The Burden of Proof in Civil Litigation
If you have sustained injuries in an accident by the negligent or wrongful misconduct of another party, then you may be entitled to compensation pursuant to Pennsylvania law. It’s worth noting, however, in order to successfully litigate your claim and recover the damages that you’re owed by the defendant, you’ll have to satisfy the “burden of proof” standard applicable to your case.
You may have heard of the “burden of proof” concept, but what does it really mean? Let’s explore some of the basics.
What is Burden of Proof as a Concept?
In civil or criminal litigation, the burden of proof describes a legal standard necessary to prove the claims being asserted. As the plaintiff, you are entering the litigation process with the intention of introducing evidence that will prove the truth of your claims — for example, if you were injured in a car accident, you’ll want to introduce evidence that the defendant was texting and driving simultaneously (thus exposing you to an unreasonable risk of injury).
The burden of proof is indicative of the dispositive value of the evidence being introduced. In civil lawsuits, the burden of proof requires that the overall evidence you introduce prove that you are more likely right than wrong. Evidence must therefore be considered in the context of the applicable burden of proof standard.
Understanding the Different Burden of Proof Standards
Criminal and civil litigation involve fundamentally different burden of proof standards.
In criminal trials, the prosecution must prove that the defendant is guilty of the criminal offense or offenses at-issue “beyond a reasonable doubt.” There is no percentage amount of certainty that can be appended to this standard, but it tends to hover between 95 and 99 percent certainty. In other words, a defendant cannot be held criminally liable unless the evidence that the prosecution has introduced is sufficient to give the juror more than 99 percent certainty that the defendant is guilty.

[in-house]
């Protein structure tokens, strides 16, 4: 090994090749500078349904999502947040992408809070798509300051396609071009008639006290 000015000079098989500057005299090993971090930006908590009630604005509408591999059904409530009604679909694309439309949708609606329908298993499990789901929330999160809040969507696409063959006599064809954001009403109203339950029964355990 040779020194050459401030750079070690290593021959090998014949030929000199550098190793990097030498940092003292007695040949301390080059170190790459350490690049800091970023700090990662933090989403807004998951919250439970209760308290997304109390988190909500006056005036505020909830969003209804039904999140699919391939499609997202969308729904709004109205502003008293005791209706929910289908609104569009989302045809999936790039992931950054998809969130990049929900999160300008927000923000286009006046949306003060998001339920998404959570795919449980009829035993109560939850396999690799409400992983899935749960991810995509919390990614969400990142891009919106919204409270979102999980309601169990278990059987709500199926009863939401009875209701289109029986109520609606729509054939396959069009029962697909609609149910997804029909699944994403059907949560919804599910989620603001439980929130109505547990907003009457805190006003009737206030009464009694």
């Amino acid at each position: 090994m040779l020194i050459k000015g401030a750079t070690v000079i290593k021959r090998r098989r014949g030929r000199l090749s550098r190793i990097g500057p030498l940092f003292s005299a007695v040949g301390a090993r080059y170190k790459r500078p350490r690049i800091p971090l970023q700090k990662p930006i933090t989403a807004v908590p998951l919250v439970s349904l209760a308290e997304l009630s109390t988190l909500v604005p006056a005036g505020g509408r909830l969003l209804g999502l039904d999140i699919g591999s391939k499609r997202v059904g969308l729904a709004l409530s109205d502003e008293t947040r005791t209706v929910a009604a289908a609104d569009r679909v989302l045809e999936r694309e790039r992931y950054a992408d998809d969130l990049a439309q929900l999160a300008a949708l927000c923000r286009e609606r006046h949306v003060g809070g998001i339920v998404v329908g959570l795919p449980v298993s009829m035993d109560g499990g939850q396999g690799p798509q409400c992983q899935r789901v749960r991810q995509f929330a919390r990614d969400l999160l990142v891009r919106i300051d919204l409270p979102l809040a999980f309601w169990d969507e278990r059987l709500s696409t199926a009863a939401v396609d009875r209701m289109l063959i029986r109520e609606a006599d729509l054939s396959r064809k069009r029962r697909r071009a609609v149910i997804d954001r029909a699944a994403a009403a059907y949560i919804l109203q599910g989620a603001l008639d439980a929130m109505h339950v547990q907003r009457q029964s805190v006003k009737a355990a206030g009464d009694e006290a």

That’s a strict standard!
In civil trials, you — the plaintiff — must satisfy a much looser standard: “preponderance of the evidence.” To succeed in civil litigation, you will have to introduce evidence that convinces the court that your asserted claims are “more likely to be true than false.” In other words, by a preponderance of the evidence. One could reasonably describe this concept as 51 percent certainty of truth.
Because the civil burden of proof standard is significantly lower than the criminal burden of proof standard, this leads to a number of interesting scenarios where the defendant has been found innocent of a crime but is liable to the injury victim for related civil damages. Perhaps the most famous example of this is the OJ Simpson trial, where the defendant was found not guilty in the criminal case but was made to pay damages for the wrongful death of the victims in the civil case.
If you have been injured in an accident that was caused due to the fault of another person or entity, then Pennsylvania law may give you a right of action for damages. Securing adequate compensation can be much more difficult than it might initially seem, however, so make sure to secure qualified assistance. Contact an experienced personal injury attorney for guidance through the litigation process.